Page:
You are not off the hook for UCR registration if your state doesn’t take part in the federal UCR program. All motor carriers that travel across state lines have to complete UCR registration. (This applies to all interstate businesses.) Say that you live in a state that doesn’t use the UCR program. This means you're required to buy UCR registration in the closest UCR-participating state. Keep in mind that other states might join the UCR program in the coming years.




Is UCR Registration Required for Intrastate Travel?




No, vehicles that only take part in intrastate commerce do not need UCR registration. But businesses have to maintain a registered exempt vehicle form through the UCR.




What Is a UCR Fee?




The UCR registration fee refers to the federal UCR Agreement. It requires companies/individuals to register their businesses with the closest participating state. These are businesses that operate commercial motor vehicles for interstate commerce. The companies and individuals have to pay a UCR annual fee. A UCR fee gets based on the number of vehicles in each fleet.




Do Drivers Need To Carry Proof of UCR Registration in Their Trucks?




No, drivers are not required by law to carry proof of UCR compliance in their vehicles. It is optional to carry a receipt of payment for UCR fees and registration.




Do Companies & Drivers Receive a Certificate That Proves Registration With UCR?




No, there's no certificate/official document that proves someone has registered for UCR. Instead, proof of registration exists within the national database. Law enforcement personnel can access the database during routine roadside checks.

In 1976, the number one hit on the Billboard chart was "Convoy," a novelty song by C.W. McCall about a convoy of truck drivers evading speed traps and toll booths across America. The song inspired the 1978 action film Convoy directed by Sam Peckinpah. After the film's release, thousands of independent truck drivers went on strike and participated in violent protests during the 1979 energy crisis (although similar strikes had occurred during the 1973 energy crisis).

In the United States, shipments larger than about 7,000 kg (15,432 lb) are classified as truckload freight (TL). It is more efficient and affordable for a large shipment to have exclusive use of one larger trailer. This is opposed to having to share space on a smaller Less than Truckload freight carrier.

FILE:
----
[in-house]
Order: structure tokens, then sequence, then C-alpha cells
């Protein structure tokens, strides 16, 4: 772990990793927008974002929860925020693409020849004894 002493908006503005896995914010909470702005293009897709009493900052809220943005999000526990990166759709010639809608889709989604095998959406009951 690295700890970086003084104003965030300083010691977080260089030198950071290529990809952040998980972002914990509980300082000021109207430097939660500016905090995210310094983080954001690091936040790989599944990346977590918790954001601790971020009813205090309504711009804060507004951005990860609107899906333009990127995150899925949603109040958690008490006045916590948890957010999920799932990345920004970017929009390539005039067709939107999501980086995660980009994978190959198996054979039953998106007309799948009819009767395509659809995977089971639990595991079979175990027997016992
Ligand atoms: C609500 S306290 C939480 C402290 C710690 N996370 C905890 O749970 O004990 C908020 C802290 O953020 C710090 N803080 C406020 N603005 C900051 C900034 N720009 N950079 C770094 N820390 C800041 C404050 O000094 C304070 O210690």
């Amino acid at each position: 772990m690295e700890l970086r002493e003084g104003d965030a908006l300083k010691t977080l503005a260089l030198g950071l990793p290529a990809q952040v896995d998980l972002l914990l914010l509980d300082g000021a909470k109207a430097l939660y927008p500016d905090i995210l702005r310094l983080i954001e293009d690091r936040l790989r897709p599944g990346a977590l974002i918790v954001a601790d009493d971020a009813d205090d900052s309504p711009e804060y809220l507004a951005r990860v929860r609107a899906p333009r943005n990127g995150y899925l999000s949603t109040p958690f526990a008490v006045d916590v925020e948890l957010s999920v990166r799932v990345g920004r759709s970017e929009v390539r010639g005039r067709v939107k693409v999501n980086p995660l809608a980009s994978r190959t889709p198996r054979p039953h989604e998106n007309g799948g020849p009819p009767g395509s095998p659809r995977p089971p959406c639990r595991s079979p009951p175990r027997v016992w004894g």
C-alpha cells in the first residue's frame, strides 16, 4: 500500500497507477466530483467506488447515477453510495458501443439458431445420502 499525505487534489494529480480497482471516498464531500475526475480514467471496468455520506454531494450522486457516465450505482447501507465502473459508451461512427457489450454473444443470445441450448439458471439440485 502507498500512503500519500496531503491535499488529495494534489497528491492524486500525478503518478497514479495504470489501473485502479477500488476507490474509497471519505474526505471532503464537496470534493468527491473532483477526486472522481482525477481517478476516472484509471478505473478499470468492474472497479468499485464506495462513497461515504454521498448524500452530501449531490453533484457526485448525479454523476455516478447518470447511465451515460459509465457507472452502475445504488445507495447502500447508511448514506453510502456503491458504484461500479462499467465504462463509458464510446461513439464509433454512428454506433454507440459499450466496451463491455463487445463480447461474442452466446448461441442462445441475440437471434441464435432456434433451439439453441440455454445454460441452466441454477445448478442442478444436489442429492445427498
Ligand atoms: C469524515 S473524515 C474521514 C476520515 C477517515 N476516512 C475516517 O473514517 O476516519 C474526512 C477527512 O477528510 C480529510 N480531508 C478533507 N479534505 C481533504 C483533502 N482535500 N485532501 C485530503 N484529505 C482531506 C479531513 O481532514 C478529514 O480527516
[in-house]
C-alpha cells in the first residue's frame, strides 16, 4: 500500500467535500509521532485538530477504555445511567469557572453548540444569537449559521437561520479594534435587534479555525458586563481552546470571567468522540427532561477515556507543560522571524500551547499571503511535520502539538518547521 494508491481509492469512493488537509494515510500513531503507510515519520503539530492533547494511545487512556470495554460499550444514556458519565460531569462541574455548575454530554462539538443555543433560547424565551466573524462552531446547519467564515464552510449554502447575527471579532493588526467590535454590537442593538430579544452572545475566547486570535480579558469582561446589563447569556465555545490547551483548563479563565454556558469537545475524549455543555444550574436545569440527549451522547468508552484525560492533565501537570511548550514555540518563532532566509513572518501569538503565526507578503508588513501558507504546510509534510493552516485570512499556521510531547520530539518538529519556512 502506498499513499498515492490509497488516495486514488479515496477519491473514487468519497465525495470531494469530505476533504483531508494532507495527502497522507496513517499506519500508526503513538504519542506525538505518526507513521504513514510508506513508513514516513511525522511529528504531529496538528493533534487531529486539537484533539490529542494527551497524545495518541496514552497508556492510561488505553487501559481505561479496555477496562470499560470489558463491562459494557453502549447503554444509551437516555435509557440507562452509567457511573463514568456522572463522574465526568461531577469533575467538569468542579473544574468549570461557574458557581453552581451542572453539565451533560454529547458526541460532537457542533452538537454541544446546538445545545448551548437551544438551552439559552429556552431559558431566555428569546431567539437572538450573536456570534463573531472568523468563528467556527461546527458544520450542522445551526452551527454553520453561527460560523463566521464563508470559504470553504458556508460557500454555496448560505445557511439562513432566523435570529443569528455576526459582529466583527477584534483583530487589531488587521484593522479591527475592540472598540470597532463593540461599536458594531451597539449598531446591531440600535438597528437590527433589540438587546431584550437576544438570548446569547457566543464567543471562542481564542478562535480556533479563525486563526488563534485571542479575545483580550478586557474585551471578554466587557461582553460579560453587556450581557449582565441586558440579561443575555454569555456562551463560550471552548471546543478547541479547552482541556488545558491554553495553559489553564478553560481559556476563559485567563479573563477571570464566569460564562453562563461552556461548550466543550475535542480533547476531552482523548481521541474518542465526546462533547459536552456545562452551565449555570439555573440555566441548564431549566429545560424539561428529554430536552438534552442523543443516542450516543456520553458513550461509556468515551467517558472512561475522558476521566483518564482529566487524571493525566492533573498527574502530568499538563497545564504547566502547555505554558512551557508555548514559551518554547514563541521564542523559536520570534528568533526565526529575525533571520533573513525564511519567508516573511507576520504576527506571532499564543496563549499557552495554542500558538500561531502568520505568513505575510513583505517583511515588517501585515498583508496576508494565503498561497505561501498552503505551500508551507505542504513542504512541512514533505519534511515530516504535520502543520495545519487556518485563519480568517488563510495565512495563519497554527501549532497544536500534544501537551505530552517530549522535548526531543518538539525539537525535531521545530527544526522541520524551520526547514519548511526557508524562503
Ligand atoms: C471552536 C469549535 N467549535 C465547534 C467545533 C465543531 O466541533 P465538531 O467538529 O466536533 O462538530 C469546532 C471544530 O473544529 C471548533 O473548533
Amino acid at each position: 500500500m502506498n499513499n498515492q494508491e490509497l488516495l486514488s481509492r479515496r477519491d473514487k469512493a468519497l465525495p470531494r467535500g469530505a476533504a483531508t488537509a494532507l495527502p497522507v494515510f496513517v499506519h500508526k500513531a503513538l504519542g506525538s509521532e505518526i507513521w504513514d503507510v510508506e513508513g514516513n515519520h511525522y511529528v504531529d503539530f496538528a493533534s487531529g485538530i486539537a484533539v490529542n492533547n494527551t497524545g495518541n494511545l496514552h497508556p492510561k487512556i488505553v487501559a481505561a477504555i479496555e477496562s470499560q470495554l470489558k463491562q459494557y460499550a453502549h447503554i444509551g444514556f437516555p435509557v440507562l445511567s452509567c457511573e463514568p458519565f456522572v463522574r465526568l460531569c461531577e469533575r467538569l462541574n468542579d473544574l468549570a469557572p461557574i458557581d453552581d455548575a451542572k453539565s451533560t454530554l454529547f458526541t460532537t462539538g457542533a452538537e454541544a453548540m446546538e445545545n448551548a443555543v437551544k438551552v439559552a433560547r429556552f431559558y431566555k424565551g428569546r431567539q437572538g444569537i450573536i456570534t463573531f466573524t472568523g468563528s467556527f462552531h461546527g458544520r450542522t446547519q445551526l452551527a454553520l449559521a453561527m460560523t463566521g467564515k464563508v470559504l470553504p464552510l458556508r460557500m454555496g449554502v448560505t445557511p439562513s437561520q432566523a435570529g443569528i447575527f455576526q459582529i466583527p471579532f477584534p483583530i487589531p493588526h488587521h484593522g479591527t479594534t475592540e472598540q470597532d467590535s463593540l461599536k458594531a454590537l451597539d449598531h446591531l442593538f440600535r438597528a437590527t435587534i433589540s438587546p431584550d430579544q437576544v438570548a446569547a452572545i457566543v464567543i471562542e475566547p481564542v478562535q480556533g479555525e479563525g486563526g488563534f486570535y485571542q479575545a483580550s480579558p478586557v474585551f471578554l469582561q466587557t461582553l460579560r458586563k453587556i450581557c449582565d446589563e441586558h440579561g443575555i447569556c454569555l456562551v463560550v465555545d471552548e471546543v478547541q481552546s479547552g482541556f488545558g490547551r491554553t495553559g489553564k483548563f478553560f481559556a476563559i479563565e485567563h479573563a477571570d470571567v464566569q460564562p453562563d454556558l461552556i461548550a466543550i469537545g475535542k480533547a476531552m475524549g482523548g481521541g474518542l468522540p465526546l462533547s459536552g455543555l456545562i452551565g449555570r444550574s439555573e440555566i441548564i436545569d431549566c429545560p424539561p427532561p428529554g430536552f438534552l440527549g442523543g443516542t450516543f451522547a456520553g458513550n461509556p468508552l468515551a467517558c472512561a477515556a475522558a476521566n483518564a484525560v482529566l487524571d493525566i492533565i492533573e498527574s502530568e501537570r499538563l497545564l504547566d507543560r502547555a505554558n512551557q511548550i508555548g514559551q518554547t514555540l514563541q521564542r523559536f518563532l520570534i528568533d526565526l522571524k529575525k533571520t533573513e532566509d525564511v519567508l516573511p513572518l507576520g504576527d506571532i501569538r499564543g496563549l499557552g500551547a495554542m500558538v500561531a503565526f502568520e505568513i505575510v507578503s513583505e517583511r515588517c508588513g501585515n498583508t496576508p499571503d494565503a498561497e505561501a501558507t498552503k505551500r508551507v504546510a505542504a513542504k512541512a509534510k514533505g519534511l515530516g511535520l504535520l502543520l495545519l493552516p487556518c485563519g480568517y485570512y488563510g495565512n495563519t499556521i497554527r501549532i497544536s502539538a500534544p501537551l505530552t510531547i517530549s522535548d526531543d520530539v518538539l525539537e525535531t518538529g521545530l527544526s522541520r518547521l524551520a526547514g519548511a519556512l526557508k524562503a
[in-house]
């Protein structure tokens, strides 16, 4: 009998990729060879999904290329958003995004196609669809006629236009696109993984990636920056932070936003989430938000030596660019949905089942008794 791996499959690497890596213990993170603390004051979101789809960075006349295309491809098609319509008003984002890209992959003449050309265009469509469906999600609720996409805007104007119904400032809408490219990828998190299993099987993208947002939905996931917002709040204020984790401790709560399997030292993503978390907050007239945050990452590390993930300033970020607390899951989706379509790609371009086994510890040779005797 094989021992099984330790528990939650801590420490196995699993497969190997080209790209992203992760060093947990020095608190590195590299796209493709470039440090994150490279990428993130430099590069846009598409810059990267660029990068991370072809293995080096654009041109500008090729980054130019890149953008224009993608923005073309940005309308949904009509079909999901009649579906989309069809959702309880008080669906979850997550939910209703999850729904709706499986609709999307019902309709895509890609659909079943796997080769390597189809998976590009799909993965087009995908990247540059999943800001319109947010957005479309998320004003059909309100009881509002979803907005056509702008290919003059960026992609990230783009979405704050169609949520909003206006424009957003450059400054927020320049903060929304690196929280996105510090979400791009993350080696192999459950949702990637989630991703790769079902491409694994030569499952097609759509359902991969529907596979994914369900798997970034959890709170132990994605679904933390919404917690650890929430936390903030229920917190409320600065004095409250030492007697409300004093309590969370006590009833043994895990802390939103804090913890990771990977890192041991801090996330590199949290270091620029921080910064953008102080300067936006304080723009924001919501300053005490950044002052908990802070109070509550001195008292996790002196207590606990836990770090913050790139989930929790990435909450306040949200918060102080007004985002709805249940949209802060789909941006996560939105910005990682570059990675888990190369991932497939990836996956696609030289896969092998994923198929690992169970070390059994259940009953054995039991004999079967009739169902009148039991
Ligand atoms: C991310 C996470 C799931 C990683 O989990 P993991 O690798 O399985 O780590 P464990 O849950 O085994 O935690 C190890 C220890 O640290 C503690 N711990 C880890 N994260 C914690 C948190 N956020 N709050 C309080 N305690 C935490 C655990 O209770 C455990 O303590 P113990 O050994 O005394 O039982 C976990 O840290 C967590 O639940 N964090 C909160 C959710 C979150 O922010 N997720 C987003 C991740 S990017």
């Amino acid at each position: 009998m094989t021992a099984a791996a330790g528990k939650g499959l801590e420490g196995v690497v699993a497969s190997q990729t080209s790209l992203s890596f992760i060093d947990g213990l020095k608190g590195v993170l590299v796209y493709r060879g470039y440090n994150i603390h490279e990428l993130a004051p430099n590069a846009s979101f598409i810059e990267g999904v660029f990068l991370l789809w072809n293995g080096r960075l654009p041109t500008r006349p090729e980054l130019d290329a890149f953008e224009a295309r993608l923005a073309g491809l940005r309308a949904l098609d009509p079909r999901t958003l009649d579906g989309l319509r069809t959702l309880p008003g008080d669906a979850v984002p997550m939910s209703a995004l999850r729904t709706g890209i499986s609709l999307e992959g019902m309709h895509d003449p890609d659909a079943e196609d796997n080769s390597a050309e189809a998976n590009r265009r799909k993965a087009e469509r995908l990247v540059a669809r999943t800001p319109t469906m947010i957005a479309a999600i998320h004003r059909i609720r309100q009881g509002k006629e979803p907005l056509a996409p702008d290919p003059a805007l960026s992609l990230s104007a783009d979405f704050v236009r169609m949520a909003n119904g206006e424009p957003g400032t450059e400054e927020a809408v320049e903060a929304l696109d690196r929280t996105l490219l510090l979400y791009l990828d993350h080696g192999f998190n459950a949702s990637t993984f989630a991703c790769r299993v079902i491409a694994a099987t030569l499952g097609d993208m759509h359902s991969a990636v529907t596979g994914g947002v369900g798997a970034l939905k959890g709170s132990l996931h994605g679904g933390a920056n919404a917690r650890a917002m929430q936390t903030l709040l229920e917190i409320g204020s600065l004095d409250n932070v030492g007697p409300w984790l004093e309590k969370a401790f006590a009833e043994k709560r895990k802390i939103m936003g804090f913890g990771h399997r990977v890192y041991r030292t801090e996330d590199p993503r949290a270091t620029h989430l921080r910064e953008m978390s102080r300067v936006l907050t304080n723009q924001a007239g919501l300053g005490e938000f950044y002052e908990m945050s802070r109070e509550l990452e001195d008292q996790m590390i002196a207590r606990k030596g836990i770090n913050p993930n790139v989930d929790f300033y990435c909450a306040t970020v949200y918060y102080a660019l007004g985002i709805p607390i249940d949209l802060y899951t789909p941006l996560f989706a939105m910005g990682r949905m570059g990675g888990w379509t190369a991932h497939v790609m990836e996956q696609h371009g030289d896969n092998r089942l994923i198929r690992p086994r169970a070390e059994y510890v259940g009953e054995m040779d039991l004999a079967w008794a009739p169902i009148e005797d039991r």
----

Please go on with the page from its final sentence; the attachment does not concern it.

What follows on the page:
With the partial deregulation of the trucking industry in 1980 by the Motor Carrier Act, trucking companies increased. The workforce was drastically de-unionized. As a result, drivers received a lower pay overall. Losing its spotlight in the popular culture, trucking had become less intimate as some unspoken competition broke out. However, the deregulation only increased the competition and productivity with the trucking industry as a whole. This was beneficial to the America consumer by reducing costs. In 1982 the Surface Transportation Assistance Act established a federal minimum truck weight limits. Thus, trucks were finally standardized truck size and weight limits across the country. This was also put in to place so that across country traffic on the Interstate Highways resolved the issue of the 'barrier states'.

“The association of truckers with cowboys and related myths was perhaps most obvious during the urban-cowboy craze of the late 1970s, a period that saw middle-class urbanites wearing cowboy clothing and patronizing simulated cowboy nightclubs. During this time, at least four truck driver movies appeared, CB radio became popular, and truck drivers were prominently featured in all forms of popular media.” — Lawrence J. Ouellet

In the 20th century, the 1940 film "They Drive by Night" co-starred Humphrey Bogart. He plays an independent driver struggling to become financially stable and economically independent. This is all set during the times of the Great Depression. Yet another film was released in 1941, called "The Gang's All Here". It is a story of a trucking company that's been targeted by saboteurs.